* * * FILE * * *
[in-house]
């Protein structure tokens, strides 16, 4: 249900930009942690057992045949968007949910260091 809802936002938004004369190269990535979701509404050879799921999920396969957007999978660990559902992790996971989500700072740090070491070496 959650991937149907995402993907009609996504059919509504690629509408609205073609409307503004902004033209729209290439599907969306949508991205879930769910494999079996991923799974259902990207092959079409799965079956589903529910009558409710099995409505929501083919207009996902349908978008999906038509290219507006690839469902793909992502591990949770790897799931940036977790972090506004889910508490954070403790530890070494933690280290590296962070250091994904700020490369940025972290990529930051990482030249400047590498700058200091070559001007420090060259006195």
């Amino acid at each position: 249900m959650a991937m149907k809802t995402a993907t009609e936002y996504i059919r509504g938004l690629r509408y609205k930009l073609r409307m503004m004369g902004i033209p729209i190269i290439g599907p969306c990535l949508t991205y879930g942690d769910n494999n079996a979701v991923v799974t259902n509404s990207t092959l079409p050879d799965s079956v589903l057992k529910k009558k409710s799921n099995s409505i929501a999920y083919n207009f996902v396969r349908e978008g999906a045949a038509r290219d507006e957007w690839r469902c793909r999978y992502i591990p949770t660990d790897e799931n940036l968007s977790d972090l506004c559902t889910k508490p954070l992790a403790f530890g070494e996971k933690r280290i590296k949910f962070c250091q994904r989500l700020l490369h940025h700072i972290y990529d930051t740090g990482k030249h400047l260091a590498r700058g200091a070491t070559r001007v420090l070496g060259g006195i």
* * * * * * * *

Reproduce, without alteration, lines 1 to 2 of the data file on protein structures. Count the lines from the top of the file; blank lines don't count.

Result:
[in-house]
């Protein structure tokens, strides 16, 4: 249900930009942690057992045949968007949910260091 809802936002938004004369190269990535979701509404050879799921999920396969957007999978660990559902992790996971989500700072740090070491070496 959650991937149907995402993907009609996504059919509504690629509408609205073609409307503004902004033209729209290439599907969306949508991205879930769910494999079996991923799974259902990207092959079409799965079956589903529910009558409710099995409505929501083919207009996902349908978008999906038509290219507006690839469902793909992502591990949770790897799931940036977790972090506004889910508490954070403790530890070494933690280290590296962070250091994904700020490369940025972290990529930051990482030249400047590498700058200091070559001007420090060259006195």